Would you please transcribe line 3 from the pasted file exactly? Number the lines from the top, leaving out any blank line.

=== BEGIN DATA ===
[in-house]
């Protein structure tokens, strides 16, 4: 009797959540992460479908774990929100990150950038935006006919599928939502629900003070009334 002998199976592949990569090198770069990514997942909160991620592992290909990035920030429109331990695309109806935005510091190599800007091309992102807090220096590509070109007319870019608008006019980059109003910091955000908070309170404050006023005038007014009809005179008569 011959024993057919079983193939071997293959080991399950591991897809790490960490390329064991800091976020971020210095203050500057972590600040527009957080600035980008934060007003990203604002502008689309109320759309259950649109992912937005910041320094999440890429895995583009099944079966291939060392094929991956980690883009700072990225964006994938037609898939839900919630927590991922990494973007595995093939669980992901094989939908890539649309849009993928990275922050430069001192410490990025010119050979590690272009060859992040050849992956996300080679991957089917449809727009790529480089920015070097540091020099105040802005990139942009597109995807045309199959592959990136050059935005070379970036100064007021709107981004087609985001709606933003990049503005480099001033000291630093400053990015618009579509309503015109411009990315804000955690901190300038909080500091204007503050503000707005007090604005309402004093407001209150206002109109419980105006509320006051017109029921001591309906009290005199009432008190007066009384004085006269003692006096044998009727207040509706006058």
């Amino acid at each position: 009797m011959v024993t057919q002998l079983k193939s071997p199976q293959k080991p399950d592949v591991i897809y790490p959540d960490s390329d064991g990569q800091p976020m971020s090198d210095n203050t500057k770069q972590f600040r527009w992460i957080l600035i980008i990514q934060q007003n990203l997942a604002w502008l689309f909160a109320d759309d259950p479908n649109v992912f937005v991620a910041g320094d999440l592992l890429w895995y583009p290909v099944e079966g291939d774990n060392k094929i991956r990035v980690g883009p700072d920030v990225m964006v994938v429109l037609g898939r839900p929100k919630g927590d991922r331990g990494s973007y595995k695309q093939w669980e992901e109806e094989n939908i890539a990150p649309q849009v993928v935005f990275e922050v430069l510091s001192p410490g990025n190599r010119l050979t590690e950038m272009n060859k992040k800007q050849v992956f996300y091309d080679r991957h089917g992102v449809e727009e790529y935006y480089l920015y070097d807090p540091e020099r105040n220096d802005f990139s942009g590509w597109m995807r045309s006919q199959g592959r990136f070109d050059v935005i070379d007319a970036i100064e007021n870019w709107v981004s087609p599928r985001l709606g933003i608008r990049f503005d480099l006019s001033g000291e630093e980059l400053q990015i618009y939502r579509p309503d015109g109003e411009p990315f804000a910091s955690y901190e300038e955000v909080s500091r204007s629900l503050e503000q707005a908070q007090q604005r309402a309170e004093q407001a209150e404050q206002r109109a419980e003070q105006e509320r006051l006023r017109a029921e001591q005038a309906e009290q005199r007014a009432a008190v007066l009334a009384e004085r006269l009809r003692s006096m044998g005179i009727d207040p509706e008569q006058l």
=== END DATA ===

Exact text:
């Amino acid at each position: 009797m011959v024993t057919q002998l079983k193939s071997p199976q293959k080991p399950d592949v591991i897809y790490p959540d960490s390329d064991g990569q800091p976020m971020s090198d210095n203050t500057k770069q972590f600040r527009w992460i957080l600035i980008i990514q934060q007003n990203l997942a604002w502008l689309f909160a109320d759309d259950p479908n649109v992912f937005v991620a910041g320094d999440l592992l890429w895995y583009p290909v099944e079966g291939d774990n060392k094929i991956r990035v980690g883009p700072d920030v990225m964006v994938v429109l037609g898939r839900p929100k919630g927590d991922r331990g990494s973007y595995k695309q093939w669980e992901e109806e094989n939908i890539a990150p649309q849009v993928v935005f990275e922050v430069l510091s001192p410490g990025n190599r010119l050979t590690e950038m272009n060859k992040k800007q050849v992956f996300y091309d080679r991957h089917g992102v449809e727009e790529y935006y480089l920015y070097d807090p540091e020099r105040n220096d802005f990139s942009g590509w597109m995807r045309s006919q199959g592959r990136f070109d050059v935005i070379d007319a970036i100064e007021n870019w709107v981004s087609p599928r985001l709606g933003i608008r990049f503005d480099l006019s001033g000291e630093e980059l400053q990015i618009y939502r579509p309503d015109g109003e411009p990315f804000a910091s955690y901190e300038e955000v909080s500091r204007s629900l503050e503000q707005a908070q007090q604005r309402a309170e004093q407001a209150e404050q206002r109109a419980e003070q105006e509320r006051l006023r017109a029921e001591q005038a309906e009290q005199r007014a009432a008190v007066l009334a009384e004085r006269l009809r003692s006096m044998g005179i009727d207040p509706e008569q006058l």